|Advanced Kite Killing
AWE arrays must douse quickly & easily in an emergency. Prompt killing
minimizes damage and risk in many failure-modes. Proposed FAA regulations
require fast evasive action by a sUAS to give right-of-way to manned
aircraft in shared airspace. A common kite problem is for wind to increase
unexpectedly and overpower retraction force. Back-up landing methods are
Kite killers for single traction kites are well known, but killers for
arrays (trains and arches) hardly exist. Every lifter kite in an
array might have its own killer as part of a hot-swap capability.
Multiple killer tag-lines can be rigged as leaders along a main kill line
whereby ongoing retraction of the mainline kills each kite in sequence. A
parallel array of tag-lines can kill all kites at once, but considerable
force is required. At some point a network of kill-lines becomes a
nuisance. Distributed servo actuation becomes favored.
Another major kill method is "walking down" a kite. Compared to winching
in a kite against the wind only a fraction of effort is needed to trolley
downwind pulling the kiteline down until the kite is landed. A related
method is for a kite vehicle to run downwind allowing its winch to more
easily take in line. Similarly a dipping boom can be repeatedly tipped
forward suddenly while winching to reduce the retraction force required.
This is how a fishing rod is worked to bring in a fish more powerful than
the reel by itself. These are options for the sort of fast evasive
maneuver called for by proposed sUAS regulations.
Large soft kites can be killed by hand when they touch down. One runs up
from downwind, just clear of the kite's scope, to wrestle down the fabric
into a ball. Grabbing a kite by the tail is a sure way to "trip" it down.
Pulling aft lines to windward, slacking windward lines, or pulling in one
side all kill a kite.
An ancient method is to kill a kite with a kite by cutting its line with a
knife or abrasive. A kite pilot may carry a hook-knife or for a huge
hawser keep a machete, saw, or ax handy. Gomberg's quick-release for giant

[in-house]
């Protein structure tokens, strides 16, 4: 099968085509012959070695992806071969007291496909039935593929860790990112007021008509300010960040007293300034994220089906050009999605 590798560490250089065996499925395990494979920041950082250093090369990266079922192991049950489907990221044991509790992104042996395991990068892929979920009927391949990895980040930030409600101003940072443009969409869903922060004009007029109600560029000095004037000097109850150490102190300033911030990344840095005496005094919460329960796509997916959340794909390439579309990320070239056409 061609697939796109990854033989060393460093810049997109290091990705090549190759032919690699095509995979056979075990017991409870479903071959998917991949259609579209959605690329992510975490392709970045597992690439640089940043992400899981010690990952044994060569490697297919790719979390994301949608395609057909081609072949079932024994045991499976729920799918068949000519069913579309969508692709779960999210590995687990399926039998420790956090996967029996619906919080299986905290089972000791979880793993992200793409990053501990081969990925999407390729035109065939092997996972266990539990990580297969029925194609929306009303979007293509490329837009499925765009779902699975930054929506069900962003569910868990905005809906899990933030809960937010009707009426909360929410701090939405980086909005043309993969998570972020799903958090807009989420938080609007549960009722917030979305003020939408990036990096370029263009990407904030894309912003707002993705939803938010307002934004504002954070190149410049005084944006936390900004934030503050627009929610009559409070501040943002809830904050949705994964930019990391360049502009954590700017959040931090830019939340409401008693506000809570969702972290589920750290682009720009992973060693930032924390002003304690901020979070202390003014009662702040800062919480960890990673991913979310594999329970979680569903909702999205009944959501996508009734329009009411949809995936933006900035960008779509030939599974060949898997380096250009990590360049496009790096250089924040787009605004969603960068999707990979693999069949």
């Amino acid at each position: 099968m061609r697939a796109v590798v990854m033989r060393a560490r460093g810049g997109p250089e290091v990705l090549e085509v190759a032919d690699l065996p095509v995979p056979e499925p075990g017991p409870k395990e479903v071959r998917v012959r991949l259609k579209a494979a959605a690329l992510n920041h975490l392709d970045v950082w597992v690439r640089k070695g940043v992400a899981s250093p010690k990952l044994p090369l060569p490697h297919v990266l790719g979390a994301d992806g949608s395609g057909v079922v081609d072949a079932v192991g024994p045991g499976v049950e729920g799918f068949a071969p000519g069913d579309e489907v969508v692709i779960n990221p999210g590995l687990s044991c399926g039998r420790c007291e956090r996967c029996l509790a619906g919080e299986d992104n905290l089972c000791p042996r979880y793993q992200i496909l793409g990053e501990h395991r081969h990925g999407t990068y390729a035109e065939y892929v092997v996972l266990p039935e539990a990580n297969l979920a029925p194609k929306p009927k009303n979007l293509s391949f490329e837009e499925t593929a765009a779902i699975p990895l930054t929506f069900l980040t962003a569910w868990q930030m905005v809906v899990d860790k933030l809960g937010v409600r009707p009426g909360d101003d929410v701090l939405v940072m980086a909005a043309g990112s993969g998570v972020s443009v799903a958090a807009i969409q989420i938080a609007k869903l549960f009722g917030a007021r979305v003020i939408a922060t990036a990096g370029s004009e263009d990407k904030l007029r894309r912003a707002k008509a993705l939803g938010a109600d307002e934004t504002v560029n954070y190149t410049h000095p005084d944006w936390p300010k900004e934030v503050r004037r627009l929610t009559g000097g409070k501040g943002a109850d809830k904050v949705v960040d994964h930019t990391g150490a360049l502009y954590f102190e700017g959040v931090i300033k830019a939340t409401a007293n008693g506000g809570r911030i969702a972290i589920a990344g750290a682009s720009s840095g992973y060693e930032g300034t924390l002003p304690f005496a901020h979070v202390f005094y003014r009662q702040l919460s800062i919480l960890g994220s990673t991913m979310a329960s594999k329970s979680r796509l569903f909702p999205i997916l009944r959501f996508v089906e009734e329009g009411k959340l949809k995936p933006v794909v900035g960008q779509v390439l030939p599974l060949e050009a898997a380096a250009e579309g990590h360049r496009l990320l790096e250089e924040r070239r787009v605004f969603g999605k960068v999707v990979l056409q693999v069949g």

show kites simply releases the line. A cutaway kite drifts downwind
landing some ~4x altitude, so it needs considerable space; and there
is a risk the cut tether can catch on obstacles or drag objects, extending
flight. KiteLab's kite killers release a kite's side-bridle or fore-bridle
line by a pin-release actuated by tag-line or remote/auto control. The
kite comes right down and remains attached to its anchor.
May 19, 2010
Comment and development of this topic will be occurring here.
All, send notes!
Terms and aspects: stopping the flight of a
kite system, side-bridle line, fore-bridle line, extending flight, kite
killer, tag-line, walking down a kite, sUAS, small unmanned aerial
systems, single traction kite system, AWE arrays, douse a kite system,
runaway kite system, damage potential of runaway kite system, damage
potential of an uncontrolled long lifted tether, kill a kite with a kite,
failure, failure mode, tail, tripping a kite, right-of-way, regulations,
retraction force, array-killing method, arch-killing method, train-killing
method, multiple killer tag-lines, lifter kite, array's lifter kite,
capability, parallel array of tag-lines, kite's scope, sequential
killing, distributed servo kite-killing systems, downwind-moving kiteline
LinKnife, soft kite, hard kite, kite wrestler, kite grabbers, kite
catchers, cutaway kite, cutaway kite system, drift, aft lines, windward
lines, dipping-boom AWECS, evasive maneuver, hand killing, kite pilot,
hook knife, hawser, guillotine, machete, ax, saw, explosive cutter, cut
tethers, pin-release, actuators, remote control of servos in kite-killing
operations, kite capturing, kite retrieving,
- Aerial balling for quick dropping?
- Aerial flagging for quick releasing of lift/drag?
- Higher lifter kite system to capture killed kite system to avoid
ground contacting of killed system?
- Morphing kite sail body to glider at kill time, followed by GPS
robotic gliding to port?
- Disconnect tether at kite sail body if breakaway occurs; follow with
morphing to robotic gliding to port.
- Costs of killing kites?
- Anticipating risks.